My purpose is clearer now without religion

December 9, 2007 at 12:01 am 35 comments

DirectionAn anonymous poster asked this question on one of my blogs:

What do you think our purpose in life is then?

Many Christians believe there is no purpose without God. Of course, one of the most quoted Old Testament verse is:

Jeremiah 29:11 “For I know the plans I have for you,” declares the LORD, “plans to prosper you and not to harm you, plans to give you hope and a future.”

Who would not want to believe that the Creator of the universe cares enough about them to have a great plan for their life? In fact, when witnessing to a non-believer, one of the favorite phrases used is “God has a plan for your life.” Really now?

If you read further in Jeremiah 29, you will discover these verses:

17 yes, this is what the LORD Almighty says: “I will send the sword, famine and plague against them and I will make them like poor figs that are so bad they cannot be eaten. 18 I will pursue them with the sword, famine and plague and will make them abhorrent to all the kingdoms of the earth and an object of cursing and horror, of scorn and reproach, among all the nations where I drive them.

Ok. Does God have a good plan for my life or will he send the sword, famine and plagues against me?

In my opinion, this whole system of contradictions, uncertainty, condemnation, and schizophrenia really clouds one’s purpose in life. To have a clear mind helps me focus on who I would like to be. This brings me to a point of our wager which I believe to be my purpose in life:

….to live my life with love, kindness, compassion, mercy and tolerance while trying to make the world a better place.

This is so much easier to do when I’m not judging homosexuals or couples living together outside of marriage or the young girl who had an abortion. I can do my part to demonstrate kindness and compassion and in making the world a better place without trying to somehow fit 21st century life into the archaic superstitious rituals of a tribe of desert nomads who lived thousands of years ago.

– The de-Convert

Entry filed under: The de-Convert. Tags: , , , , , , , .

Challenging Religious Myths 1: No Morality without Religion Atheism vs. Theism 1: Independence in Thought

35 Comments Add your own

  • 1. kerrin  |  December 9, 2007 at 11:30 am

    The de-Convert,

    What do you think our purpose in life is then?

    This is a great question to wrestle with. Your answer:

    ….to live my life with love, kindness, compassion, mercy and tolerance while trying to make the world a better place.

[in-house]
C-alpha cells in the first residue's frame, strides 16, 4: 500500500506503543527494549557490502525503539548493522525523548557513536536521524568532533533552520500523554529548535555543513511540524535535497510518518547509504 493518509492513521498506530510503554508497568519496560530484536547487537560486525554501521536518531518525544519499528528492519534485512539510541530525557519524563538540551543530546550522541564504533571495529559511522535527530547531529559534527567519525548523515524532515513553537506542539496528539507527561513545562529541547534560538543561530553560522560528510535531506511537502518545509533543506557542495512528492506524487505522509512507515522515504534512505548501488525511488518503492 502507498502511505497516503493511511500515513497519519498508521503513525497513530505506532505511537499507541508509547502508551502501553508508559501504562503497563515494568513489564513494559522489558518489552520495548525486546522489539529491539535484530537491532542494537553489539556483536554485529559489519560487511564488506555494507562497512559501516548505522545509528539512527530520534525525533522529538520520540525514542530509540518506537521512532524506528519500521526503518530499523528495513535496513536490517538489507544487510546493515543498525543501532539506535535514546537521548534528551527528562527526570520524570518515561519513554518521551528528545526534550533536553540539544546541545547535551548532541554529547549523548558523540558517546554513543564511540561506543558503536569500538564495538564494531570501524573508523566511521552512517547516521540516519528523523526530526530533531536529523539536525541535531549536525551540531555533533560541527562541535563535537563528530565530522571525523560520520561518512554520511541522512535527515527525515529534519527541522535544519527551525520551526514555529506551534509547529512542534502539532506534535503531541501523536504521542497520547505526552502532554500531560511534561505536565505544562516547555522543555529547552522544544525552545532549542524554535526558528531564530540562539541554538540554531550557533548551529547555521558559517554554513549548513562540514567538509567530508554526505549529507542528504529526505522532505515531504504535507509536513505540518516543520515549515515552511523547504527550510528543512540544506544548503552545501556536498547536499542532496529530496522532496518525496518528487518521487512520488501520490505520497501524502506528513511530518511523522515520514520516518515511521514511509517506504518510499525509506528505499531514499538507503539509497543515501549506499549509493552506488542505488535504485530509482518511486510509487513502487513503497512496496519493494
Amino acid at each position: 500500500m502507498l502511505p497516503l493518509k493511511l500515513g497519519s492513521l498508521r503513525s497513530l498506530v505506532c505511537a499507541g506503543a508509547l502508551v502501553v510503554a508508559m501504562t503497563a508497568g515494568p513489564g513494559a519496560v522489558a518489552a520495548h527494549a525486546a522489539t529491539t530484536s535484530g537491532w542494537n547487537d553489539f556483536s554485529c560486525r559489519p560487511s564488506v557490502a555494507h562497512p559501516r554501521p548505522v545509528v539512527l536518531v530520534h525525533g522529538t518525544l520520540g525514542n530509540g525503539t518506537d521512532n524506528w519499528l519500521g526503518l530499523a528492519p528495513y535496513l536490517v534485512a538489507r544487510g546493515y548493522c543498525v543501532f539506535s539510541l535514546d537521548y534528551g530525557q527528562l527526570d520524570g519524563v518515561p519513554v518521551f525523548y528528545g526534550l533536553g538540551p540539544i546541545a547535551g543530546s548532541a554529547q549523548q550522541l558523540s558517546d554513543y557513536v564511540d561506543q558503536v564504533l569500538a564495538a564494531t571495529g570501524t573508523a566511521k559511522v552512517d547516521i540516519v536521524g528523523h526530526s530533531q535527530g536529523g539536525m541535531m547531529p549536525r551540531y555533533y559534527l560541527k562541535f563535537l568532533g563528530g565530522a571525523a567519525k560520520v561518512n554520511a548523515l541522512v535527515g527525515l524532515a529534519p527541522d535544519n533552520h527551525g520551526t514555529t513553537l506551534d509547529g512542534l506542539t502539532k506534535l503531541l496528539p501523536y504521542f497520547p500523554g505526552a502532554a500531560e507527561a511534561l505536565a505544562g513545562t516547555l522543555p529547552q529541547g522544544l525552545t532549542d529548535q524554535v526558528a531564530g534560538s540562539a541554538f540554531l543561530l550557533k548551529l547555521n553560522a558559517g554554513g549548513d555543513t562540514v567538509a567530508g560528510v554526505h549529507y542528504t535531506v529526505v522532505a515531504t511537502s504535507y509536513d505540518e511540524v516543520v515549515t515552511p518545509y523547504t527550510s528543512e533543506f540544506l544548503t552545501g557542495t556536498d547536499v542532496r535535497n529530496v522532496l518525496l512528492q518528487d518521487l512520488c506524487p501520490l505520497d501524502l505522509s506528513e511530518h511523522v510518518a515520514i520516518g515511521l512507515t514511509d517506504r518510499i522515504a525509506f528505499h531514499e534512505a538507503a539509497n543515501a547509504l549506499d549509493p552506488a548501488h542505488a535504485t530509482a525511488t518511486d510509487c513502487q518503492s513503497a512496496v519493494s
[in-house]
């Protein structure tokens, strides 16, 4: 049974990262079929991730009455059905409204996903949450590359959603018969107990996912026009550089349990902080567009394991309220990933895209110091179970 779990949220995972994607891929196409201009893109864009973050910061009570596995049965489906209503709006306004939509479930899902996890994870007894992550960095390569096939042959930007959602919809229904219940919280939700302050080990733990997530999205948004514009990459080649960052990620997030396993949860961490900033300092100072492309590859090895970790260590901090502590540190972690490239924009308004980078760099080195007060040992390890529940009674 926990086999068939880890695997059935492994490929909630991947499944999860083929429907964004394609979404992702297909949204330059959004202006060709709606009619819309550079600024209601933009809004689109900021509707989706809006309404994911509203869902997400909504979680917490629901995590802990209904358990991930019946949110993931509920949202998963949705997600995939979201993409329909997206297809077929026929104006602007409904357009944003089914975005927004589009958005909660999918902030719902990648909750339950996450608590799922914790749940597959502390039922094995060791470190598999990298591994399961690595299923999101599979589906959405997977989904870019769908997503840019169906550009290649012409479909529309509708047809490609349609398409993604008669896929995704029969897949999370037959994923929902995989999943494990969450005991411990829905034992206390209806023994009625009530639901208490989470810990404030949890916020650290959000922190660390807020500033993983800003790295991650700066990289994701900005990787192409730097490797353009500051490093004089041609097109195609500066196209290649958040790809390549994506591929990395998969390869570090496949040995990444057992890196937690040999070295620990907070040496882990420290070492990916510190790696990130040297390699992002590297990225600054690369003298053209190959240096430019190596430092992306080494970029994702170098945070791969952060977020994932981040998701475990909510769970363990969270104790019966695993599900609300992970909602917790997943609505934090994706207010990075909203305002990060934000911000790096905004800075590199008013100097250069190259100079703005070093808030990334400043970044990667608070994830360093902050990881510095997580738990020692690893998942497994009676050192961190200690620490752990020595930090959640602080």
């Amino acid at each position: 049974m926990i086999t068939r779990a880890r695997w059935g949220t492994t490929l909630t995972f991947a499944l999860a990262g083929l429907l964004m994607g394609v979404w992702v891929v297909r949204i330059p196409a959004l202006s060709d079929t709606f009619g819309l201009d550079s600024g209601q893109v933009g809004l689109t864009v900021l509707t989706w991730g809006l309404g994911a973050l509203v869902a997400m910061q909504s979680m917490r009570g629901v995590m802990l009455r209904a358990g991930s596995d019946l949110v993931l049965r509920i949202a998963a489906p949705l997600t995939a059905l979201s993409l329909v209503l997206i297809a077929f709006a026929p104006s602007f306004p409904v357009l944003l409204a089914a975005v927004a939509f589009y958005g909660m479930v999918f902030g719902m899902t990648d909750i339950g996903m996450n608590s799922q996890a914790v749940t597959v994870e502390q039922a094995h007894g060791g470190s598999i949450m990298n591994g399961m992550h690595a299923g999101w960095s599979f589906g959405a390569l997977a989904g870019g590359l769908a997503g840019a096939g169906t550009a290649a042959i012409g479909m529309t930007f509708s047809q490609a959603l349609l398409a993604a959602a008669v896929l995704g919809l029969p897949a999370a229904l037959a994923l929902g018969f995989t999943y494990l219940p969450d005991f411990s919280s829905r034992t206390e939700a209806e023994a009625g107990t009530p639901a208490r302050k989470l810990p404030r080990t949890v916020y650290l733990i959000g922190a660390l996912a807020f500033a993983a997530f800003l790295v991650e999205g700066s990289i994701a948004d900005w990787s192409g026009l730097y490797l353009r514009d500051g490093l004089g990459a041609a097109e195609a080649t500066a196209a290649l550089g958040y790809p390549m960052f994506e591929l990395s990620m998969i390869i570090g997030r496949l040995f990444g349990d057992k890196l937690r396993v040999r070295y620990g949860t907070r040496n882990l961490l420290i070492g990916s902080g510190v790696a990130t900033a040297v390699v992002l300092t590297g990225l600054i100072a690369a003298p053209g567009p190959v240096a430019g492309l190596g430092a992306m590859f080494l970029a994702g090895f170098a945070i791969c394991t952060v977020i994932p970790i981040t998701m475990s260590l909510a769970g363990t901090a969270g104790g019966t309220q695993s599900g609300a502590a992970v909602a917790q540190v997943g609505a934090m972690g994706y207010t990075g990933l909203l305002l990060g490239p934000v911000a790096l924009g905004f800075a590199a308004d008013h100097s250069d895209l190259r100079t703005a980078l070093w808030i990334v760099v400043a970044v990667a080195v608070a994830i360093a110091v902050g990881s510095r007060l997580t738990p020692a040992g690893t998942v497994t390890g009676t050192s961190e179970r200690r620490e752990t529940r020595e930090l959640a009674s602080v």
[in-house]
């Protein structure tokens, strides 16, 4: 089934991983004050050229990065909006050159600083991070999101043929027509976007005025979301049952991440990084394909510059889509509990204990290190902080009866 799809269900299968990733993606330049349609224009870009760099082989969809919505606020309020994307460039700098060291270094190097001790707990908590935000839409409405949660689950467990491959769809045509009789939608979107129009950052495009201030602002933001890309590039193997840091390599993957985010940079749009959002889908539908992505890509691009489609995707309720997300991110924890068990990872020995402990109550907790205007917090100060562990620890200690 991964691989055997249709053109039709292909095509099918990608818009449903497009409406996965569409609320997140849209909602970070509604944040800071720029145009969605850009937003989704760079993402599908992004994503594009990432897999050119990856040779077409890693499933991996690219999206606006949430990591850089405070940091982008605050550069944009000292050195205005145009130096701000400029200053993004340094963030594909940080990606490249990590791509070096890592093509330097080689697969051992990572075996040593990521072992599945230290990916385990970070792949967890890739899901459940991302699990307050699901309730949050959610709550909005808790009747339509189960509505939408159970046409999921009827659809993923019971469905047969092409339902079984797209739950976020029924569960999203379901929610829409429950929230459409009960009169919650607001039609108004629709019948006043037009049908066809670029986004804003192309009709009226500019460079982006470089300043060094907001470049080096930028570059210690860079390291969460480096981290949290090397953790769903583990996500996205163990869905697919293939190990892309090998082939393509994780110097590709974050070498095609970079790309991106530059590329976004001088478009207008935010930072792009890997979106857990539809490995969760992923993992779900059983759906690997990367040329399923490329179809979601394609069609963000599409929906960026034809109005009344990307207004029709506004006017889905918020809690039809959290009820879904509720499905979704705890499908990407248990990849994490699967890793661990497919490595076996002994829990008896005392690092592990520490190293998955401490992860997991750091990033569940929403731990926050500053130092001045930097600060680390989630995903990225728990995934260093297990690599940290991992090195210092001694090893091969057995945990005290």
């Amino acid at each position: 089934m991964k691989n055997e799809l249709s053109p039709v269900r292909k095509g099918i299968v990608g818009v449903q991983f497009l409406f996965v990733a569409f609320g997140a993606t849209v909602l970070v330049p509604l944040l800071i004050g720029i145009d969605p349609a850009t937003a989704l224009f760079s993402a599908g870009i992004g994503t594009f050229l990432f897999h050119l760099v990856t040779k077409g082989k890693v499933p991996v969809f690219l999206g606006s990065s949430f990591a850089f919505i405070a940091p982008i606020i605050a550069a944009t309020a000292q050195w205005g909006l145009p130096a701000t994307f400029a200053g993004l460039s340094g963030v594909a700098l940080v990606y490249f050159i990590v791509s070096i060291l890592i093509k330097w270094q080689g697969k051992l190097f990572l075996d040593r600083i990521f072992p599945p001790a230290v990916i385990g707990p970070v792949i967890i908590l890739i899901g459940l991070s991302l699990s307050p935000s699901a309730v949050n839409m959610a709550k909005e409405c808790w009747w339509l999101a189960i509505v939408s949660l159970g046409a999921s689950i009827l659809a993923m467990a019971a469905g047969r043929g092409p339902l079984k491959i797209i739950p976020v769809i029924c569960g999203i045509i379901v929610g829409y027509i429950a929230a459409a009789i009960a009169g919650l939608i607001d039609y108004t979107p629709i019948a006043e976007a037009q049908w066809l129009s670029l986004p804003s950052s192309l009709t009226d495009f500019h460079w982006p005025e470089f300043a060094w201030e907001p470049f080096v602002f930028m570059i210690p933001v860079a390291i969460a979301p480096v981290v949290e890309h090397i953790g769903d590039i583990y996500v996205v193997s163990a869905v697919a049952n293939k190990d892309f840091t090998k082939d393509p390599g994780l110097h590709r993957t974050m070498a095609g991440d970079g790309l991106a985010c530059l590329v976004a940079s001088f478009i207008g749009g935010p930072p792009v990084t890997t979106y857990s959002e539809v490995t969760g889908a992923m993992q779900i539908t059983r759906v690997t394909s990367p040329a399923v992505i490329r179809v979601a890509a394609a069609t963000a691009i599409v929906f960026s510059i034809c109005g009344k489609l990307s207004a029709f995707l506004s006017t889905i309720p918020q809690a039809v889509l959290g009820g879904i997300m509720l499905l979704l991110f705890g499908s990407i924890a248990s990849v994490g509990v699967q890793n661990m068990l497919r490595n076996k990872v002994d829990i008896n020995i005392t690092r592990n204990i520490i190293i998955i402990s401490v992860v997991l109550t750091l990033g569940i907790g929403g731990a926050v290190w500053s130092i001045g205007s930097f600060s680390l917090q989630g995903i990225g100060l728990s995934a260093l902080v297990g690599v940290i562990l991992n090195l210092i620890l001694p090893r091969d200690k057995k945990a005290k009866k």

seems like a great start to answering the question. Do you think it’s possible for a person of religion to live with this purpose?

    Did you know that God is speaking to two different groups of people in that passage of Jeremiah?
    The first part is to the people of Israel. The second part you quote is directed at the captors of Israel the Babylonians.

  • 2. The de-Convert  |  December 9, 2007 at 11:44 am


    I do think it’s possible but the point of my post was that it is more difficult to do with religion than without. Within most churches, it’s hard to, for example, love a homosexual.

    I do know Jeremiah was speaking to two groups. The big question is which group is an individual in? How do I know if god has good thoughts towards me or is he going to send plagues on me? In other words, when you tell someone “God has a plan for your life,” it’s not necessarily a good thing.


  • 3. kerrin  |  December 9, 2007 at 12:21 pm


    You are right in your assessment of Christian religions often making it difficult to live with that purpose. If only they would seek to apply Jesus’ words: “Love your enemy.” Instead we see them live with more self-righteousness towards others, especially homosexuals.

    There have been many times in my own life where I have been self-righteous towards others. I think that is more because of who I am as a human, my natural tendencies, and less about my moral code.

    To “Love your enemy” is a difficult thing but wouldn’t you agree that that is a truly tolerant way to live?

    The big question is which group is an individual in?

    I would say that we cannot definitively know, which group someone else is in, but I do think that you as an individual can know which group you are in.

  • 4. The Barefoot Bum  |  December 9, 2007 at 3:41 pm

    I’ve always found the desire for an external purpose itself the most objectionable and distasteful aspect of religion. To the extent that I have “free will” (whatever that means) I’m not going to submit my will to anyone else’s purposes, not even a god’s — to do so would be to suborn slavery.

    Even if there were a god, and even if that god made its purposes manifest, I would on general principles object and resist to the extent that I was physically possible to do so to the extent that its purposes were contrary to my own.